Driver Beware

A couple bills that were introduced last week caught my eye, per the Associated Press…
I’ll begin with what I consider the “good” news. Senator Deb Fischer of Valentine introduced a bill that would change the way speeders are fined in construction zones. As it stands, any driver caught speeding in a construction zone is required to pay double the standard fine, regardless of whether or not there is any construction work being done at the time. Per LB111, speeders would be issued the standard fine if no construction crew was present.
In a state like Nebraska where it seems that construction zones are as perpetual as death and taxes I’m sure we’ve all wondered aloud or to ourselves whether or not some construction zones are left in place for no other reason than to help pay the state’s bills through higher penalties. And so, I tip my hat to you on this one Deb. You seem to have a firm grasp on where to draw the line.
And now that the line has been drawn… maybe I should point out where another member of the Unicameral, Senator John Harms of Scottsbluff takes that line and gives it a little stretch. According to LB106, police would have the authority to pull over any driver who is not wearing their seatbelt.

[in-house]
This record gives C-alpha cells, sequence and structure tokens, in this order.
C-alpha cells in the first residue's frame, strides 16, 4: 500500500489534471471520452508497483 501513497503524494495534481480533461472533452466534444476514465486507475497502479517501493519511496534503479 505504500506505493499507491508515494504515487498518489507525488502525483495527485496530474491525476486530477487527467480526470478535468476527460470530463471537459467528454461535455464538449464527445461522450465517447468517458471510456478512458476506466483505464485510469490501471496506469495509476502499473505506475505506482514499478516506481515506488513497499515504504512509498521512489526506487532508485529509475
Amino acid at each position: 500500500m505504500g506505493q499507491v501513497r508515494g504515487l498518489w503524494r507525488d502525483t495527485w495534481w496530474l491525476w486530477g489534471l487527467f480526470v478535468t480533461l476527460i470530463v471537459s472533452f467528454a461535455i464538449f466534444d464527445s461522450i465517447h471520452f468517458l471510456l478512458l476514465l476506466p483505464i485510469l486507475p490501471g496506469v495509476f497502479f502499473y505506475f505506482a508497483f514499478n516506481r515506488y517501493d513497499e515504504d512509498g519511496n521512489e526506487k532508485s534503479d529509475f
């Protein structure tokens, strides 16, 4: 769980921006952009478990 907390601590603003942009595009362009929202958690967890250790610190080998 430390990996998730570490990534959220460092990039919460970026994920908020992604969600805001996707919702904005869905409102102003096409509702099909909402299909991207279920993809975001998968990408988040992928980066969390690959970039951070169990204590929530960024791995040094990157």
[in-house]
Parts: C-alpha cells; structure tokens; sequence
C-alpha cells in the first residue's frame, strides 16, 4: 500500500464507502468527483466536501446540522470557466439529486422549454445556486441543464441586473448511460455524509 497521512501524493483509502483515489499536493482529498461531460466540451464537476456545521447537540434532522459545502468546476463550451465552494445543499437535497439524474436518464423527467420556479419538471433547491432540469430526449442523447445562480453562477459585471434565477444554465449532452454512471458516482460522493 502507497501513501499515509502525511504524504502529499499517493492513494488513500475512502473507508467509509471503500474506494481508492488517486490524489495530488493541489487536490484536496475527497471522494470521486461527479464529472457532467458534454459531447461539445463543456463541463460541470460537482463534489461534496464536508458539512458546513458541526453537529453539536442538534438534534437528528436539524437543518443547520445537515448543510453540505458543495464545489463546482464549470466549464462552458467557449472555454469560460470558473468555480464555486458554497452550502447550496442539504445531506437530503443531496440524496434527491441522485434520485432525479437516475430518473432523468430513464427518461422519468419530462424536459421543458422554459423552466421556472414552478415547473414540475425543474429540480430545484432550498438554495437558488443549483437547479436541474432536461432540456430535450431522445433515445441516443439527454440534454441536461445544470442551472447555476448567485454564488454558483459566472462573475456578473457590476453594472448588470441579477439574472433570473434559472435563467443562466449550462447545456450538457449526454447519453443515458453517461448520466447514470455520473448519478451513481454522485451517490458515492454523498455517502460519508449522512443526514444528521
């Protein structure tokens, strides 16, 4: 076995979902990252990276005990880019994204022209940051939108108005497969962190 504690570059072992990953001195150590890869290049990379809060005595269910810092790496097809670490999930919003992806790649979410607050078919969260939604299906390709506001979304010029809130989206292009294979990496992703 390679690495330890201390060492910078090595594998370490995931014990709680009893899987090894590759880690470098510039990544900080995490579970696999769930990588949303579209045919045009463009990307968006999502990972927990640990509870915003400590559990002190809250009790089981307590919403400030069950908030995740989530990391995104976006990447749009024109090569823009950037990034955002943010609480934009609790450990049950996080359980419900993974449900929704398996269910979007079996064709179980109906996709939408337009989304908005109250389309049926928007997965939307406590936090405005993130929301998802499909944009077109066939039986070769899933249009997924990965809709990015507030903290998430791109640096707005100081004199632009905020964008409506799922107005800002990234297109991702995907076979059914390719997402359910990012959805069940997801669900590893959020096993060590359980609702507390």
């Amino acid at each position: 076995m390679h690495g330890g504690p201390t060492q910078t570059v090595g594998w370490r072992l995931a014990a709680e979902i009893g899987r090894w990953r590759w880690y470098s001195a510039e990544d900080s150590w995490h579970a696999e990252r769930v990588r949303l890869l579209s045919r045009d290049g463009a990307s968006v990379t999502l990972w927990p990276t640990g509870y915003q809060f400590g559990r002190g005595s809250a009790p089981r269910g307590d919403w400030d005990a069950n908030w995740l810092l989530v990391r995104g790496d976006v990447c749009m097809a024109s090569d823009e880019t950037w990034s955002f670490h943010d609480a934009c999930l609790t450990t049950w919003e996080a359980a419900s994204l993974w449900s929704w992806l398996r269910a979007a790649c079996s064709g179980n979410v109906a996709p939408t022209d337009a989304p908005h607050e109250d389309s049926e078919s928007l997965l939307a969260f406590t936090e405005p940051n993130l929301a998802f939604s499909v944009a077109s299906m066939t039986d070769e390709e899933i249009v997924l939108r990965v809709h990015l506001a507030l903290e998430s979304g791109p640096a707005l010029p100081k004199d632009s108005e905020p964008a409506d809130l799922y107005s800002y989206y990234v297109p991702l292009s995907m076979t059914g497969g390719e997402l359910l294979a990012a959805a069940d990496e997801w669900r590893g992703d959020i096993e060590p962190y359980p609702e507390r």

Although the AP was quick to point out that “about half” of the states already have such a law in the books, they also jumped on the “Ernie Chambers” aspect of the story: Omaha’s eccentric senator who was ousted this year by term limits opposed similar bills several times. He feared that it would give officers an excuse to pull over minorities without just cause.
Although I don’t often side with Mr. Chambers, nor do I think this bill should be opposed because of racial profiling alone, Ernie DOES bring up the very important “4th amendment” issue. It’s certainly not far fetched that an overzealous officer – or even a merely “zealous” officer for that matter might use this bill to push “warrantless search and seizure” to the limit.
We’re all for giving our brave men and women of the law every reasonable tool to fight crime, but as a very good friend of mine pointed out – the foundation of that tool box should be a strong moral principal coupled with an understanding of liberty.
Even if we don’t want to get our minds wrapped around THAT constitutional arguement, we must still ask ourselves if it is prudent of ANY government body, from local municipalities all the way up to the federal government to protect the individual from himself.

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One response to “Driver Beware

  1. Pingback: Up in Smoke « NebraskaLiberty’s Unicam Watch

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